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Looking for Alaska by John Green
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Looking for Alaska (2005)

by John Green

Other authors: See the other authors section.

MembersReviewsPopularityAverage ratingMentions
11,412590239 (4.17)420
Recently added byAlexaDudley, private library, akwael, kdm14, luxamasio, mfabriz, xholocene, tlpaul7, sophiaripley, casianne
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    The Fault in Our Stars by John Green (kaledrina)
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    An Abundance of Katherines by John Green (mad.)
    mad.: this his john green's first book and although it has a completely different plot and characters it has the same style as an Abundance of Katherines
  5. 30
    Stargirl by Jerry Spinelli (fyrefly98)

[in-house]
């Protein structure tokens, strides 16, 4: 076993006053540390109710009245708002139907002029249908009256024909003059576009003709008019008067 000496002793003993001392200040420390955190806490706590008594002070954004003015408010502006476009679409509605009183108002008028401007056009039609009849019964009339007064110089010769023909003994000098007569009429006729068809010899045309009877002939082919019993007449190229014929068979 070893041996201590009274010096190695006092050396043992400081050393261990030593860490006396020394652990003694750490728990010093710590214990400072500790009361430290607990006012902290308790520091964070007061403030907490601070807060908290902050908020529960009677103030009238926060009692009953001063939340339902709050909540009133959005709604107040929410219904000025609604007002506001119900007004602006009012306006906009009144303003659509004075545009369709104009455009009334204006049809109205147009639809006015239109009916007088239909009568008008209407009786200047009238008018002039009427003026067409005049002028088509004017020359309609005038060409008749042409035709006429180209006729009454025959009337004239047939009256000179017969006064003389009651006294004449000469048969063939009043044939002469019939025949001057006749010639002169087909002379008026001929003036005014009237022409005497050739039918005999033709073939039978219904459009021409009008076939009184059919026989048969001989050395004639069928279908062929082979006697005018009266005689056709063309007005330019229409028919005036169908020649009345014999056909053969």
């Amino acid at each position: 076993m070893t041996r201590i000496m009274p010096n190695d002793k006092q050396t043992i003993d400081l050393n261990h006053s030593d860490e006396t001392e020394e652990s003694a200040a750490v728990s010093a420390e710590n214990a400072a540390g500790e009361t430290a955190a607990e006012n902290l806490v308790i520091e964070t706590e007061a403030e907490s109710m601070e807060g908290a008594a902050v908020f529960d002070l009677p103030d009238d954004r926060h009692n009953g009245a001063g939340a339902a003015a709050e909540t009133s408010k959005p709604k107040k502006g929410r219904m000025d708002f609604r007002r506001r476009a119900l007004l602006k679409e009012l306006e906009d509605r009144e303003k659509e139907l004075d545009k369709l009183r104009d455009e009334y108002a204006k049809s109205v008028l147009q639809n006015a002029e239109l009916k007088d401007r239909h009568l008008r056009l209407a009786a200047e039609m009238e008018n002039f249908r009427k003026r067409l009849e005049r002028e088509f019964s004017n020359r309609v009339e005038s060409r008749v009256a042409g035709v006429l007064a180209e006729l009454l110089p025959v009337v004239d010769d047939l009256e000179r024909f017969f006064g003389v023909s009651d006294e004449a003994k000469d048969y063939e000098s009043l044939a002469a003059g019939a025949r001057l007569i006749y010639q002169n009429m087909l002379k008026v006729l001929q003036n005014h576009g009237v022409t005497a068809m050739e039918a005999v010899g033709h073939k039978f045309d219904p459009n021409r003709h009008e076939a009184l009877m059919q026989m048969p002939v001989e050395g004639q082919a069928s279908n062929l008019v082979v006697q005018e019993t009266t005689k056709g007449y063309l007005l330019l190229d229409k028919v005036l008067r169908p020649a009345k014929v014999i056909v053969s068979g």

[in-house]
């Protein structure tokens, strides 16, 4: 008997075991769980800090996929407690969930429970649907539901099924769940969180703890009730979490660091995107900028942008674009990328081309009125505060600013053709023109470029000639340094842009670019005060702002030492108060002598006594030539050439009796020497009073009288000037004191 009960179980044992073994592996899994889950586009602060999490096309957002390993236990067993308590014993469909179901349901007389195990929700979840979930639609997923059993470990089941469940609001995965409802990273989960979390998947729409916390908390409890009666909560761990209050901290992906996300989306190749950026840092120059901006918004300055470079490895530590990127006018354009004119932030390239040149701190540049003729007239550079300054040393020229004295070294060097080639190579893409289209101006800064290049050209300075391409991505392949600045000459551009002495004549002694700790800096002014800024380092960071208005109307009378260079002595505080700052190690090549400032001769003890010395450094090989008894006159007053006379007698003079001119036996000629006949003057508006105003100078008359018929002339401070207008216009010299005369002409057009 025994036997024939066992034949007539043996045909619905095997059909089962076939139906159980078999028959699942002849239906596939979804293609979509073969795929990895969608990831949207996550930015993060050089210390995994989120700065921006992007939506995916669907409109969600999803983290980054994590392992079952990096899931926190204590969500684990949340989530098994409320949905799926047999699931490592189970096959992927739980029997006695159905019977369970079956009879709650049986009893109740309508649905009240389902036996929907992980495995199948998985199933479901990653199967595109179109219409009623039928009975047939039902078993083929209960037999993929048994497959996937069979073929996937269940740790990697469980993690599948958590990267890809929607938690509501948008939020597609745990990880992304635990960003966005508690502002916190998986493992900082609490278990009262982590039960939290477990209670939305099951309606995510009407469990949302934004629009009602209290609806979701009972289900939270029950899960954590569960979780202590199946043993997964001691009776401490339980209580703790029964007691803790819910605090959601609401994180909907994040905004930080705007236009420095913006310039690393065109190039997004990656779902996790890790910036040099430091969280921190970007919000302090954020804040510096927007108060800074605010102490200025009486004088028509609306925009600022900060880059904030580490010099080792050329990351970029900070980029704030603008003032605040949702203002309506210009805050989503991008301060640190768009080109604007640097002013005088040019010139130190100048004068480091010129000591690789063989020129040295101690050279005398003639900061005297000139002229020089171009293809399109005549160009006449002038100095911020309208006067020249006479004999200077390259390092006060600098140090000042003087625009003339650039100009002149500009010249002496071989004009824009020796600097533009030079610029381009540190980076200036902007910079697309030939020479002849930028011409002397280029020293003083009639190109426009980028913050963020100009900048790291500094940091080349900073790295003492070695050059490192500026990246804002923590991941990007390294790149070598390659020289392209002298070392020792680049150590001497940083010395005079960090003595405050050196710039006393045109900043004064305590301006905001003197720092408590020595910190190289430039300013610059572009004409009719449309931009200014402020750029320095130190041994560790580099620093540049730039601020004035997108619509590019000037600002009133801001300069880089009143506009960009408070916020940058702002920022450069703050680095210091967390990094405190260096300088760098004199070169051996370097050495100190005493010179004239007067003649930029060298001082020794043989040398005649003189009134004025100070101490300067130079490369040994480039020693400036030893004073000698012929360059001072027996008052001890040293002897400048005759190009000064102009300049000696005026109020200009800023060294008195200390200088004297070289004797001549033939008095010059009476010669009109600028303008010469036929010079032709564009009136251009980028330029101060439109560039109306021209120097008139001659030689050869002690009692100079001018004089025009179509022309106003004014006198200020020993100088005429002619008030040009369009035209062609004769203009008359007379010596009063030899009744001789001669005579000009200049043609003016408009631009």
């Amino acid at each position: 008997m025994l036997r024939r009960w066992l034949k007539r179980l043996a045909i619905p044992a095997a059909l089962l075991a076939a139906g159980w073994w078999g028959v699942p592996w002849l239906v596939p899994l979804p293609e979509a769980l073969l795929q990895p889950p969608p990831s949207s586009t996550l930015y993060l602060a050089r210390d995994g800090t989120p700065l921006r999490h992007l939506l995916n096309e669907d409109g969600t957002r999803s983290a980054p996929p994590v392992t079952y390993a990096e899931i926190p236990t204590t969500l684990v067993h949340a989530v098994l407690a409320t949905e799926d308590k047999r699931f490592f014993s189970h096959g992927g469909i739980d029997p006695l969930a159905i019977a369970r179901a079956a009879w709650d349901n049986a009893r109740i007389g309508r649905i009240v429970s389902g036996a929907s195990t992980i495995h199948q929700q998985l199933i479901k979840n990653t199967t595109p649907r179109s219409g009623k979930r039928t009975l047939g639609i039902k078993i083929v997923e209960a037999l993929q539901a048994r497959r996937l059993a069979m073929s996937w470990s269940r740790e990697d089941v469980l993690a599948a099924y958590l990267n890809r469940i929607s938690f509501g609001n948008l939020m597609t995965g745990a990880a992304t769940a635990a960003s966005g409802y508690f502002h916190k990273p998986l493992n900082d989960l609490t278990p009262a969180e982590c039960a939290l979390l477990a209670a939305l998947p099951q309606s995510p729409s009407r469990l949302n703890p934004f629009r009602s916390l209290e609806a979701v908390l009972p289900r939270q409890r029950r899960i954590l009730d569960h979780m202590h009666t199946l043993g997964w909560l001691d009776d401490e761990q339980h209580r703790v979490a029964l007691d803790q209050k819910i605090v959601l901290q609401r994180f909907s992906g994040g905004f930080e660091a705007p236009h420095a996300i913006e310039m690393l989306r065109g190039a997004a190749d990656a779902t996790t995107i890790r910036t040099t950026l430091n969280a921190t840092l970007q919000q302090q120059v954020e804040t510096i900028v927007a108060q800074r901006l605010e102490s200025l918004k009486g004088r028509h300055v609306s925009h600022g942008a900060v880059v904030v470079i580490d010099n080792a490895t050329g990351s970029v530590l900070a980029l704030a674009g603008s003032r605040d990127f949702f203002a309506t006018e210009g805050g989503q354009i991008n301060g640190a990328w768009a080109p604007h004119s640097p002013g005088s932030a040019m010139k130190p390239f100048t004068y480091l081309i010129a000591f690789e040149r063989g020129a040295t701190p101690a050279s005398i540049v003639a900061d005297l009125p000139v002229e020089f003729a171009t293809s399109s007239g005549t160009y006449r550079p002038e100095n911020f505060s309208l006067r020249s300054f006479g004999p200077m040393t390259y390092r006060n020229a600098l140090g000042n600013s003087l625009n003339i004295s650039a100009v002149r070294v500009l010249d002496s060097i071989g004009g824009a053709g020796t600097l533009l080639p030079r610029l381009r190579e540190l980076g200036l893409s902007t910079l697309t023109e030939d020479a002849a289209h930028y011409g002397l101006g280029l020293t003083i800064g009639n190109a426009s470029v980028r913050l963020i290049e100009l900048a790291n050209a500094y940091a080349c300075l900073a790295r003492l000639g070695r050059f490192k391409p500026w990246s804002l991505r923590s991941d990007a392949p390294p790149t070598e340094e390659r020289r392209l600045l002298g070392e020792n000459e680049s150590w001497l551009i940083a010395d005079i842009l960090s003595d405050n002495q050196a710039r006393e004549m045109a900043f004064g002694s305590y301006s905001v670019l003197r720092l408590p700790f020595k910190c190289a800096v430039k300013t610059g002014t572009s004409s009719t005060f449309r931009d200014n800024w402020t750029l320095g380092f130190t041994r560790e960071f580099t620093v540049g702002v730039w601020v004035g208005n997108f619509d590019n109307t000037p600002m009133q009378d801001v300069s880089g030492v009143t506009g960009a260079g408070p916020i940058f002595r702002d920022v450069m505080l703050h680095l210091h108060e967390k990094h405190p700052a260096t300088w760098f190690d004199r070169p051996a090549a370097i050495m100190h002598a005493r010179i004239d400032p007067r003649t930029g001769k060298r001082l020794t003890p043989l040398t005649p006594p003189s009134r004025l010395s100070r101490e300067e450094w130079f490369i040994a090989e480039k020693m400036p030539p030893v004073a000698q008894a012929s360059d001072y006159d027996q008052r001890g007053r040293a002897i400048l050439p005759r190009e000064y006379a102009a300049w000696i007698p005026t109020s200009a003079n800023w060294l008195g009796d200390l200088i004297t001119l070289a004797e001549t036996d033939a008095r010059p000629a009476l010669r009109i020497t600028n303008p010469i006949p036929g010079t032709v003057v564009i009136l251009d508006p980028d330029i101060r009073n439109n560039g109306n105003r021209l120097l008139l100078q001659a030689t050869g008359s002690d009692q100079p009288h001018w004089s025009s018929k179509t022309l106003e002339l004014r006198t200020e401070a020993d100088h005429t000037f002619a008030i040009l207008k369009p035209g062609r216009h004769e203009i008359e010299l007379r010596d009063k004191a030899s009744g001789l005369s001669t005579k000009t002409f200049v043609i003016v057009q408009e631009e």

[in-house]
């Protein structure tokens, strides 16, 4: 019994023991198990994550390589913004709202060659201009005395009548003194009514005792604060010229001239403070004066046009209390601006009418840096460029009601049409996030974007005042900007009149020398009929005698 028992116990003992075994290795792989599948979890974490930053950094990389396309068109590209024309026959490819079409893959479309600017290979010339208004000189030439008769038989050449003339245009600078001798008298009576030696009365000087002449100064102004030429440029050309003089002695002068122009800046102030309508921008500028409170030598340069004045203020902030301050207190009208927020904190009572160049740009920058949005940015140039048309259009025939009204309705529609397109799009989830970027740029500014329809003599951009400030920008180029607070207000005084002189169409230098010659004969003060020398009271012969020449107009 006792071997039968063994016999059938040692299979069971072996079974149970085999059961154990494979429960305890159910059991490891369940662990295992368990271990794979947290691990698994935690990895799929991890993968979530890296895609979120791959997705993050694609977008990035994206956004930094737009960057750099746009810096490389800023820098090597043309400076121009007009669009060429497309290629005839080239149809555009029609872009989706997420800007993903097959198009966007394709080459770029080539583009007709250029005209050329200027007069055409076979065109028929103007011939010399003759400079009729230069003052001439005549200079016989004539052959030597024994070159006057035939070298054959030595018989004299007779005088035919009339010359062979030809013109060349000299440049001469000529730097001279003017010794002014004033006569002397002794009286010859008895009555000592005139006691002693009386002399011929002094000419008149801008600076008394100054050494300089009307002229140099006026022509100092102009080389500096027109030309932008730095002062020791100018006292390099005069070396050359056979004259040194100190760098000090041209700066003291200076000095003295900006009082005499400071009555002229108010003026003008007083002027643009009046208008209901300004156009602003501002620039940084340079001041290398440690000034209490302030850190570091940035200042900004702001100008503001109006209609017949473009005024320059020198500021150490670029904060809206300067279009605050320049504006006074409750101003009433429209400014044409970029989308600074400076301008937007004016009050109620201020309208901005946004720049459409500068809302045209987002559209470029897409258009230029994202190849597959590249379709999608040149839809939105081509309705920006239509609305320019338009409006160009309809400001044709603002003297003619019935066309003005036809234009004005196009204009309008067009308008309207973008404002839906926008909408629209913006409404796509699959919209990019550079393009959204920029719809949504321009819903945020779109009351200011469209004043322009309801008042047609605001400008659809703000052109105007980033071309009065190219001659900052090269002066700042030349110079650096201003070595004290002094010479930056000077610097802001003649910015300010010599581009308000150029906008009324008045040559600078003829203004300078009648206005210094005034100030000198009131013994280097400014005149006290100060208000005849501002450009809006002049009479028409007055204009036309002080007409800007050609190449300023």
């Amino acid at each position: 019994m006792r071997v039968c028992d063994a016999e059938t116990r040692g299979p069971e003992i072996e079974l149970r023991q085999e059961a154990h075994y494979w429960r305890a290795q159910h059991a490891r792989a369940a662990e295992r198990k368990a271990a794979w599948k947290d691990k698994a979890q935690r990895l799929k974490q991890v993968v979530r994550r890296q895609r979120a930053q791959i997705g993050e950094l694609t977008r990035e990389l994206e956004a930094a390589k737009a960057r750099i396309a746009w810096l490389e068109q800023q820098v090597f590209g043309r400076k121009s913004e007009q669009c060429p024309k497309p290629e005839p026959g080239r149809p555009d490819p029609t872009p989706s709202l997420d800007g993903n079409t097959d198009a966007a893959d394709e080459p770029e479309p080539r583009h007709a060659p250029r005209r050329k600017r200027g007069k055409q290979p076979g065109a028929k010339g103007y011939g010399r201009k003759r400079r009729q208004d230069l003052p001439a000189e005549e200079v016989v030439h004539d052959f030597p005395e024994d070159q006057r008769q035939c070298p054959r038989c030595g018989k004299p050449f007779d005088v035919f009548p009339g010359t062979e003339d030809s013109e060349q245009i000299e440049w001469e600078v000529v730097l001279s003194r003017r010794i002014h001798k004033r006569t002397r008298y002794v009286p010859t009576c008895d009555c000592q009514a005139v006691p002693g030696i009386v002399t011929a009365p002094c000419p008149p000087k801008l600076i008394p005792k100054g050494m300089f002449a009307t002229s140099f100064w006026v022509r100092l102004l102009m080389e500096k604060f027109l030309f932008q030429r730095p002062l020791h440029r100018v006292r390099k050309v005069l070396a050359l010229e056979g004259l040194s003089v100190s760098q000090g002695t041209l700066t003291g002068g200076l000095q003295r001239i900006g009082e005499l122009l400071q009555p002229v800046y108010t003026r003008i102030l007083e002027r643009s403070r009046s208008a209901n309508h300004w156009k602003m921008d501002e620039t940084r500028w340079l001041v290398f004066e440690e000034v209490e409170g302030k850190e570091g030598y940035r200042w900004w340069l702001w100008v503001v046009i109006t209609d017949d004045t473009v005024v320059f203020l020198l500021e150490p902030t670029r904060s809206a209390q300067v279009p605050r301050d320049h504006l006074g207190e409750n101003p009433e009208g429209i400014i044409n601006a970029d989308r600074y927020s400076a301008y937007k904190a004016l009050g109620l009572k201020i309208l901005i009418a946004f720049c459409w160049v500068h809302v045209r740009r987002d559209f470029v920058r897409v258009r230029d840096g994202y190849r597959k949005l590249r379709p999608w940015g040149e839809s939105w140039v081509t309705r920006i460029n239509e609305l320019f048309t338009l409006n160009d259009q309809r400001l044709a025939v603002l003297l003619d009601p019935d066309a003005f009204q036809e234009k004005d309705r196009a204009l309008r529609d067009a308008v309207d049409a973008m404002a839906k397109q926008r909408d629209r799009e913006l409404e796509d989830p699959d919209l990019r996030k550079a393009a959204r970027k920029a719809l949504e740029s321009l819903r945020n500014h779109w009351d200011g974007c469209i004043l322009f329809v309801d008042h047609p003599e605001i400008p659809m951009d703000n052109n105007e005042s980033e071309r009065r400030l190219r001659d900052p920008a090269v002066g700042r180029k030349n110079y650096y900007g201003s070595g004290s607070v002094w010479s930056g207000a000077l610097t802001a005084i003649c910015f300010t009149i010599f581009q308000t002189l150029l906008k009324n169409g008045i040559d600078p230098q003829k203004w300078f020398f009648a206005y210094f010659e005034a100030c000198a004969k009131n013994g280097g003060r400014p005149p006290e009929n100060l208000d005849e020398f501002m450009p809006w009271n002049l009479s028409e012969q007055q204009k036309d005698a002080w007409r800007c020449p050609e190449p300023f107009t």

fyrefly98: More average-boy-meets-life-changing-girl.
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    Along for the Ride by Sarah Dessen (wegc)
    wegc: Both are about a teen leaving home, trying to broaden their horizons, trying new things.
  10. 10
    White Noise by Don DeLillo (alaskayo)
    alaskayo: The place to start with one of the American literary monoliths of the 20th century. Green takes a lot of influence--good influence--from DeLillo's stylistic uniquities and adapts it for a YA audience, leaving him arguably with a catalogue as intellectually important and influential for future generations.… (more)
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(see all 20 recommendations)

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» See also 420 mentions

English (574)  Spanish (4)  Swedish (3)  German (2)  French (2)  Dutch (2)  Hungarian (1)  Catalan (1)  All (589)
Showing 1-5 of 574 (next | show all)
I'm a John Green believer. wonderful book and not just a wonderful YA book. his writing is easy but beautiful, as are his characters. this is an outstanding exploration of the meaning of life by teens who are both normal and extraordinary. ( )
  mfabriz | Jun 26, 2017 |
Well, it has some brilliant quotes, but I think I'll have to write in detail about the effects of this book later. This book was a turning point, and it is good, but there are some things that I do get when it come to the criticism of it. ( )